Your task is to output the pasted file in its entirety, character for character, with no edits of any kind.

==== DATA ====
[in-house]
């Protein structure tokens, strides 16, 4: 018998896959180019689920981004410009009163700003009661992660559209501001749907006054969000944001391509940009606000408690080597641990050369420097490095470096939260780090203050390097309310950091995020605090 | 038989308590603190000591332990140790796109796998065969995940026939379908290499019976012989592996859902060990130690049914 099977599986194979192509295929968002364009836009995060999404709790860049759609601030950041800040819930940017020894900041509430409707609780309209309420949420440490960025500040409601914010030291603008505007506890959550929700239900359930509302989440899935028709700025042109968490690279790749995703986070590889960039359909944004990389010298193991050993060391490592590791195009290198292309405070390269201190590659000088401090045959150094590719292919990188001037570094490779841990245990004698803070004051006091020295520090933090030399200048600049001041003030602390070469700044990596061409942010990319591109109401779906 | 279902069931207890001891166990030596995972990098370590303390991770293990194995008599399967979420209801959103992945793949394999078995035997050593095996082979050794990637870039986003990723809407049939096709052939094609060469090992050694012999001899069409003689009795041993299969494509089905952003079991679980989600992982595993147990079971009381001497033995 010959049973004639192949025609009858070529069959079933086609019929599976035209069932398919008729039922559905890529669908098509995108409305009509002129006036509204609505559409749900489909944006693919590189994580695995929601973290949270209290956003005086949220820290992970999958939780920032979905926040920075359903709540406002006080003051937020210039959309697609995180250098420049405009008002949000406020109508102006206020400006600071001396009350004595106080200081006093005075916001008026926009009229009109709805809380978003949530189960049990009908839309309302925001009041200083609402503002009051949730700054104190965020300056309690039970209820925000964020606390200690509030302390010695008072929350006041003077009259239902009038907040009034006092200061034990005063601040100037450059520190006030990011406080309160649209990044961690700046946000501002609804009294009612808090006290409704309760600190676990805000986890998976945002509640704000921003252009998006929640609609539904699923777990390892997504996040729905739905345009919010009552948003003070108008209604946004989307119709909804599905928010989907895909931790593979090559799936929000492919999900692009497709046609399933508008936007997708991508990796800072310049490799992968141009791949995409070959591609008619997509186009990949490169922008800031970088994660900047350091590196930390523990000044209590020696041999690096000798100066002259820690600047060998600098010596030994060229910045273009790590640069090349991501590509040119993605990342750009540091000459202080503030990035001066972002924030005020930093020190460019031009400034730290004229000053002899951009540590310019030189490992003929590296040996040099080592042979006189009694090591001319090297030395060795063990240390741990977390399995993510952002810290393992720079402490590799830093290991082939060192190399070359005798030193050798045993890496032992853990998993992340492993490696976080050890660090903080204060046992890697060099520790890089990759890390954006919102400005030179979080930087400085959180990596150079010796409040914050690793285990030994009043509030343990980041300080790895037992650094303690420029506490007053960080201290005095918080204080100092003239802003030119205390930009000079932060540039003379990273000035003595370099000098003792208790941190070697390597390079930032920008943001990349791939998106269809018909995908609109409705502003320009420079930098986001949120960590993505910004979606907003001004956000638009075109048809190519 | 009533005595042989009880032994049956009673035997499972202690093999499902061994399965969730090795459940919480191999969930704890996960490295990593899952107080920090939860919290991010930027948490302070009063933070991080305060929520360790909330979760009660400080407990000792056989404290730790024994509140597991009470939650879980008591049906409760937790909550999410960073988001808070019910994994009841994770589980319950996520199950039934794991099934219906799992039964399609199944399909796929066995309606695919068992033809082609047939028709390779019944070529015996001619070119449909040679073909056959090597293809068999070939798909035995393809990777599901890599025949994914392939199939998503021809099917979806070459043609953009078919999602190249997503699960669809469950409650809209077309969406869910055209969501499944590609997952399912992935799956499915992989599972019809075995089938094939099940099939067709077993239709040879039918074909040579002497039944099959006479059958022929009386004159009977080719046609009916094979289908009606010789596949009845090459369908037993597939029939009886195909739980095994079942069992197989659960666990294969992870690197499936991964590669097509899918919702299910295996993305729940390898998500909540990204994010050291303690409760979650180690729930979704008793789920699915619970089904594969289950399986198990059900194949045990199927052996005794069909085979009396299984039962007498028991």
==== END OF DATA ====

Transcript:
[in-house]
């Protein structure tokens, strides 16, 4: 018998896959180019689920981004410009009163700003009661992660559209501001749907006054969000944001391509940009606000408690080597641990050369420097490095470096939260780090203050390097309310950091995020605090 | 038989308590603190000591332990140790796109796998065969995940026939379908290499019976012989592996859902060990130690049914 099977599986194979192509295929968002364009836009995060999404709790860049759609601030950041800040819930940017020894900041509430409707609780309209309420949420440490960025500040409601914010030291603008505007506890959550929700239900359930509302989440899935028709700025042109968490690279790749995703986070590889960039359909944004990389010298193991050993060391490592590791195009290198292309405070390269201190590659000088401090045959150094590719292919990188001037570094490779841990245990004698803070004051006091020295520090933090030399200048600049001041003030602390070469700044990596061409942010990319591109109401779906 | 279902069931207890001891166990030596995972990098370590303390991770293990194995008599399967979420209801959103992945793949394999078995035997050593095996082979050794990637870039986003990723809407049939096709052939094609060469090992050694012999001899069409003689009795041993299969494509089905952003079991679980989600992982595993147990079971009381001497033995 010959049973004639192949025609009858070529069959079933086609019929599976035209069932398919008729039922559905890529669908098509995108409305009509002129006036509204609505559409749900489909944006693919590189994580695995929601973290949270209290956003005086949220820290992970999958939780920032979905926040920075359903709540406002006080003051937020210039959309697609995180250098420049405009008002949000406020109508102006206020400006600071001396009350004595106080200081006093005075916001008026926009009229009109709805809380978003949530189960049990009908839309309302925001009041200083609402503002009051949730700054104190965020300056309690039970209820925000964020606390200690509030302390010695008072929350006041003077009259239902009038907040009034006092200061034990005063601040100037450059520190006030990011406080309160649209990044961690700046946000501002609804009294009612808090006290409704309760600190676990805000986890998976945002509640704000921003252009998006929640609609539904699923777990390892997504996040729905739905345009919010009552948003003070108008209604946004989307119709909804599905928010989907895909931790593979090559799936929000492919999900692009497709046609399933508008936007997708991508990796800072310049490799992968141009791949995409070959591609008619997509186009990949490169922008800031970088994660900047350091590196930390523990000044209590020696041999690096000798100066002259820690600047060998600098010596030994060229910045273009790590640069090349991501590509040119993605990342750009540091000459202080503030990035001066972002924030005020930093020190460019031009400034730290004229000053002899951009540590310019030189490992003929590296040996040099080592042979006189009694090591001319090297030395060795063990240390741990977390399995993510952002810290393992720079402490590799830093290991082939060192190399070359005798030193050798045993890496032992853990998993992340492993490696976080050890660090903080204060046992890697060099520790890089990759890390954006919102400005030179979080930087400085959180990596150079010796409040914050690793285990030994009043509030343990980041300080790895037992650094303690420029506490007053960080201290005095918080204080100092003239802003030119205390930009000079932060540039003379990273000035003595370099000098003792208790941190070697390597390079930032920008943001990349791939998106269809018909995908609109409705502003320009420079930098986001949120960590993505910004979606907003001004956000638009075109048809190519 | 009533005595042989009880032994049956009673035997499972202690093999499902061994399965969730090795459940919480191999969930704890996960490295990593899952107080920090939860919290991010930027948490302070009063933070991080305060929520360790909330979760009660400080407990000792056989404290730790024994509140597991009470939650879980008591049906409760937790909550999410960073988001808070019910994994009841994770589980319950996520199950039934794991099934219906799992039964399609199944399909796929066995309606695919068992033809082609047939028709390779019944070529015996001619070119449909040679073909056959090597293809068999070939798909035995393809990777599901890599025949994914392939199939998503021809099917979806070459043609953009078919999602190249997503699960669809469950409650809209077309969406869910055209969501499944590609997952399912992935799956499915992989599972019809075995089938094939099940099939067709077993239709040879039918074909040579002497039944099959006479059958022929009386004159009977080719046609009916094979289908009606010789596949009845090459369908037993597939029939009886195909739980095994079942069992197989659960666990294969992870690197499936991964590669097509899918919702299910295996993305729940390898998500909540990204994010050291303690409760979650180690729930979704008793789920699915619970089904594969289950399986198990059900194949045990199927052996005794069909085979009396299984039962007498028991």